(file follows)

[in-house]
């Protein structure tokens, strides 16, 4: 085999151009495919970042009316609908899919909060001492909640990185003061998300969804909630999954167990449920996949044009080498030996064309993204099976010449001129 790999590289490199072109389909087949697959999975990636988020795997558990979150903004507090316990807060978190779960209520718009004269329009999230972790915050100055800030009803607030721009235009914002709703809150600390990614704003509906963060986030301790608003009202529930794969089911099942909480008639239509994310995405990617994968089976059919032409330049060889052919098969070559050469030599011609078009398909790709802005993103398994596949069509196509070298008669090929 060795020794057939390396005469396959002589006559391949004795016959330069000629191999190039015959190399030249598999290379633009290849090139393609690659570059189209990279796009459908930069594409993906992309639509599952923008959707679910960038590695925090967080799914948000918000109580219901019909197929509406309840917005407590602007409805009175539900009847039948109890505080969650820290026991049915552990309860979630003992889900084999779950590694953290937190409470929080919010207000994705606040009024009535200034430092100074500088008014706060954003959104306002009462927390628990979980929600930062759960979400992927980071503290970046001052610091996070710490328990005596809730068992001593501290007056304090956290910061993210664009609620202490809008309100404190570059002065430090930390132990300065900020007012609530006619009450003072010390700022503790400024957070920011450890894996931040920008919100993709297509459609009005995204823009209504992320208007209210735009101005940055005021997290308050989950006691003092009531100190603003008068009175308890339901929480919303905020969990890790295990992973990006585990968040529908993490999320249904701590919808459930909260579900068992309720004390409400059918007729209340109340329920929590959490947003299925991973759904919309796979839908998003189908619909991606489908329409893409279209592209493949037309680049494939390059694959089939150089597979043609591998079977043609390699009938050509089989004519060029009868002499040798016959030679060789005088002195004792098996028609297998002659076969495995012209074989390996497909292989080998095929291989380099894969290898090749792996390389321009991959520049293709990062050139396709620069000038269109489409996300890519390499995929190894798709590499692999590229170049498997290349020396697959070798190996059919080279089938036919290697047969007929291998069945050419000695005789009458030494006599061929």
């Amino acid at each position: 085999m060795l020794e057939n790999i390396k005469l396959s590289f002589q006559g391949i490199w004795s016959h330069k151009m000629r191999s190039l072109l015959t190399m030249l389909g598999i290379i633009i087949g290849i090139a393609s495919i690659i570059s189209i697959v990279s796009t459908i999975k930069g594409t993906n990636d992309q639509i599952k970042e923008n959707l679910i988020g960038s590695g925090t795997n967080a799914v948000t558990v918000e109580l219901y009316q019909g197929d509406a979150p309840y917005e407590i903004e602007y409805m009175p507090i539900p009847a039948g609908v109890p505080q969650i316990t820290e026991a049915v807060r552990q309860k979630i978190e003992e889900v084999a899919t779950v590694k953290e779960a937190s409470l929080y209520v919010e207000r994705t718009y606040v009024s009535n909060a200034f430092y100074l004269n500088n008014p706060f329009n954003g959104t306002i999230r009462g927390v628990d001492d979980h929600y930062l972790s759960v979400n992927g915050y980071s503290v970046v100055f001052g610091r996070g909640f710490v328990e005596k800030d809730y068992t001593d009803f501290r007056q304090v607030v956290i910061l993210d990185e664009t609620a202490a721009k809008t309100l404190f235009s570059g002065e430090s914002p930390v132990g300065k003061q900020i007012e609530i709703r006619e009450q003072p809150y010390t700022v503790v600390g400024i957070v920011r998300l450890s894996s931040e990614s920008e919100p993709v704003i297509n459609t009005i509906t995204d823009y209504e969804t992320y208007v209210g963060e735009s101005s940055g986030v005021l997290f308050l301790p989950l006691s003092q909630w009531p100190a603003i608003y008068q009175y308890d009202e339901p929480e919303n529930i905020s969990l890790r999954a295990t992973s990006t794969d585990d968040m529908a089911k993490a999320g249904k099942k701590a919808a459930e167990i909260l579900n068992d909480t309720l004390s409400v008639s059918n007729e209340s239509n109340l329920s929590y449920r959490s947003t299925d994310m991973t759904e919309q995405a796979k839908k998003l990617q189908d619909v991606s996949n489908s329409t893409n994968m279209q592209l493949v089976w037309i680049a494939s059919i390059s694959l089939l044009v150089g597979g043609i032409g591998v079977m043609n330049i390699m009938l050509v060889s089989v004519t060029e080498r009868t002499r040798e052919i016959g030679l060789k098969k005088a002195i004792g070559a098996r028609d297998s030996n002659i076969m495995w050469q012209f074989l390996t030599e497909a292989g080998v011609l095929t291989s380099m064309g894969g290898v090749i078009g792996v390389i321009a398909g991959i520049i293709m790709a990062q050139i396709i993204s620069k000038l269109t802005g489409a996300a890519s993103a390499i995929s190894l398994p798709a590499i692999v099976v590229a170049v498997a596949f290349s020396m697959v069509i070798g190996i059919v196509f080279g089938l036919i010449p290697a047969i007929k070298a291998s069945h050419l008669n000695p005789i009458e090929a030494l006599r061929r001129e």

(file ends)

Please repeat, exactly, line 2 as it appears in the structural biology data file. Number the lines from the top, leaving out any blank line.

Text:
């Protein structure tokens, strides 16, 4: 085999151009495919970042009316609908899919909060001492909640990185003061998300969804909630999954167990449920996949044009080498030996064309993204099976010449001129 790999590289490199072109389909087949697959999975990636988020795997558990979150903004507090316990807060978190779960209520718009004269329009999230972790915050100055800030009803607030721009235009914002709703809150600390990614704003509906963060986030301790608003009202529930794969089911099942909480008639239509994310995405990617994968089976059919032409330049060889052919098969070559050469030599011609078009398909790709802005993103398994596949069509196509070298008669090929 060795020794057939390396005469396959002589006559391949004795016959330069000629191999190039015959190399030249598999290379633009290849090139393609690659570059189209990279796009459908930069594409993906992309639509599952923008959707679910960038590695925090967080799914948000918000109580219901019909197929509406309840917005407590602007409805009175539900009847039948109890505080969650820290026991049915552990309860979630003992889900084999779950590694953290937190409470929080919010207000994705606040009024009535200034430092100074500088008014706060954003959104306002009462927390628990979980929600930062759960979400992927980071503290970046001052610091996070710490328990005596809730068992001593501290007056304090956290910061993210664009609620202490809008309100404190570059002065430090930390132990300065900020007012609530006619009450003072010390700022503790400024957070920011450890894996931040920008919100993709297509459609009005995204823009209504992320208007209210735009101005940055005021997290308050989950006691003092009531100190603003008068009175308890339901929480919303905020969990890790295990992973990006585990968040529908993490999320249904701590919808459930909260579900068992309720004390409400059918007729209340109340329920929590959490947003299925991973759904919309796979839908998003189908619909991606489908329409893409279209592209493949037309680049494939390059694959089939150089597979043609591998079977043609390699009938050509089989004519060029009868002499040798016959030679060789005088002195004792098996028609297998002659076969495995012209074989390996497909292989080998095929291989380099894969290898090749792996390389321009991959520049293709990062050139396709620069000038269109489409996300890519390499995929190894798709590499692999590229170049498997290349020396697959070798190996059919080279089938036919290697047969007929291998069945050419000695005789009458030494006599061929």